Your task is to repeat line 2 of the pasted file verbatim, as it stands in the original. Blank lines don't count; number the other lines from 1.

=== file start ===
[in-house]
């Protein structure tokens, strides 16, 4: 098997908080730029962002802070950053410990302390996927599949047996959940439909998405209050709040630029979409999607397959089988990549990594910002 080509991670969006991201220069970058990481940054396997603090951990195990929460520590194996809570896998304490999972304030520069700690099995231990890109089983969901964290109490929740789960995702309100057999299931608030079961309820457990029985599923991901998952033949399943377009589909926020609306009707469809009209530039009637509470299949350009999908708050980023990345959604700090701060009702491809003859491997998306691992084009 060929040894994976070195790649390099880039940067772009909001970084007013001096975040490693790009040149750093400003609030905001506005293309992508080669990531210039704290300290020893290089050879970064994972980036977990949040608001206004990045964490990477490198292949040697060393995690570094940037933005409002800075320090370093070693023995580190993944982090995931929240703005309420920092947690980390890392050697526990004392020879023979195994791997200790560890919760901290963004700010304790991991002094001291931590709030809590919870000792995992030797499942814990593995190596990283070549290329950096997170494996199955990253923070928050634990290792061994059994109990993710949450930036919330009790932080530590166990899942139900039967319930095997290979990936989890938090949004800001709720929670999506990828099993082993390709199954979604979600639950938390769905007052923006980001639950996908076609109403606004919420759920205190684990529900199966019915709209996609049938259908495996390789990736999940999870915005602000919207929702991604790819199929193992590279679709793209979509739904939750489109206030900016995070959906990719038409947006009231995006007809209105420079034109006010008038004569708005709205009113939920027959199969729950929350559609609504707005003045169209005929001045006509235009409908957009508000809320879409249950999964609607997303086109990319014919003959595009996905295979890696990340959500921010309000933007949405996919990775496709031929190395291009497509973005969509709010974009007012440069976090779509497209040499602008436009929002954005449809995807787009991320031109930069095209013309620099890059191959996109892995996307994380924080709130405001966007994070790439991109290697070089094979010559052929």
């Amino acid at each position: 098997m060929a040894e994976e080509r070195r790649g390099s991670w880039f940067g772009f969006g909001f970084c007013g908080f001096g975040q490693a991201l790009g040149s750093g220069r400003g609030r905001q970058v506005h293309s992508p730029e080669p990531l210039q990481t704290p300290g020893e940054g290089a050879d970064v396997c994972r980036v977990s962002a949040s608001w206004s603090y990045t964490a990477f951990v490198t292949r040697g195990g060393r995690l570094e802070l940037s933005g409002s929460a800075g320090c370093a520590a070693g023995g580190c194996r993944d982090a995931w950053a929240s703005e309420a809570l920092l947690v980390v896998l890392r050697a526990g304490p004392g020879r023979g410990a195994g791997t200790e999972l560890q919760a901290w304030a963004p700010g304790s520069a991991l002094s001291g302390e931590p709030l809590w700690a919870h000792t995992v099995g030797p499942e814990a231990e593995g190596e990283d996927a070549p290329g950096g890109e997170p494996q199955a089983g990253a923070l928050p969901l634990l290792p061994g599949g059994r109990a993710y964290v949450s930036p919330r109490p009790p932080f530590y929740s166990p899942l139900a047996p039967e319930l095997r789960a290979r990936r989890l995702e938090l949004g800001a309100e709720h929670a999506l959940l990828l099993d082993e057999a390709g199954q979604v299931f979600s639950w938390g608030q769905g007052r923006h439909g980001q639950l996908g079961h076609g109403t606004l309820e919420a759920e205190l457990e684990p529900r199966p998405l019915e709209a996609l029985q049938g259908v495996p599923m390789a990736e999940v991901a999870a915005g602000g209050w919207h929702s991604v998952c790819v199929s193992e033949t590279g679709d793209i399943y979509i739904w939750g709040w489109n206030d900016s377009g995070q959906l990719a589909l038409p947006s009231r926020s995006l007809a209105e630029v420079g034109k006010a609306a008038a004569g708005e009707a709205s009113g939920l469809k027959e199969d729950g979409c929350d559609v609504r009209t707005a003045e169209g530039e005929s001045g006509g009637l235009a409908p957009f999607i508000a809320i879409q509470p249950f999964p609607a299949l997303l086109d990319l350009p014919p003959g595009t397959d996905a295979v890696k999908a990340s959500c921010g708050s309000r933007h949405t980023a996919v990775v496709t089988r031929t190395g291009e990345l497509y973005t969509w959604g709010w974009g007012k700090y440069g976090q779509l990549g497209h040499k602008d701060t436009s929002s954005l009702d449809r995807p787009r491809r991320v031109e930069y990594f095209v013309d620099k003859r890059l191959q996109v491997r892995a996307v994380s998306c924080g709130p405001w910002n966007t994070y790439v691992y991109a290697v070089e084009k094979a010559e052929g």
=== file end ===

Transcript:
């Protein structure tokens, strides 16, 4: 098997908080730029962002802070950053410990302390996927599949047996959940439909998405209050709040630029979409999607397959089988990549990594910002 080509991670969006991201220069970058990481940054396997603090951990195990929460520590194996809570896998304490999972304030520069700690099995231990890109089983969901964290109490929740789960995702309100057999299931608030079961309820457990029985599923991901998952033949399943377009589909926020609306009707469809009209530039009637509470299949350009999908708050980023990345959604700090701060009702491809003859491997998306691992084009 060929040894994976070195790649390099880039940067772009909001970084007013001096975040490693790009040149750093400003609030905001506005293309992508080669990531210039704290300290020893290089050879970064994972980036977990949040608001206004990045964490990477490198292949040697060393995690570094940037933005409002800075320090370093070693023995580190993944982090995931929240703005309420920092947690980390890392050697526990004392020879023979195994791997200790560890919760901290963004700010304790991991002094001291931590709030809590919870000792995992030797499942814990593995190596990283070549290329950096997170494996199955990253923070928050634990290792061994059994109990993710949450930036919330009790932080530590166990899942139900039967319930095997290979990936989890938090949004800001709720929670999506990828099993082993390709199954979604979600639950938390769905007052923006980001639950996908076609109403606004919420759920205190684990529900199966019915709209996609049938259908495996390789990736999940999870915005602000919207929702991604790819199929193992590279679709793209979509739904939750489109206030900016995070959906990719038409947006009231995006007809209105420079034109006010008038004569708005709205009113939920027959199969729950929350559609609504707005003045169209005929001045006509235009409908957009508000809320879409249950999964609607997303086109990319014919003959595009996905295979890696990340959500921010309000933007949405996919990775496709031929190395291009497509973005969509709010974009007012440069976090779509497209040499602008436009929002954005449809995807787009991320031109930069095209013309620099890059191959996109892995996307994380924080709130405001966007994070790439991109290697070089094979010559052929």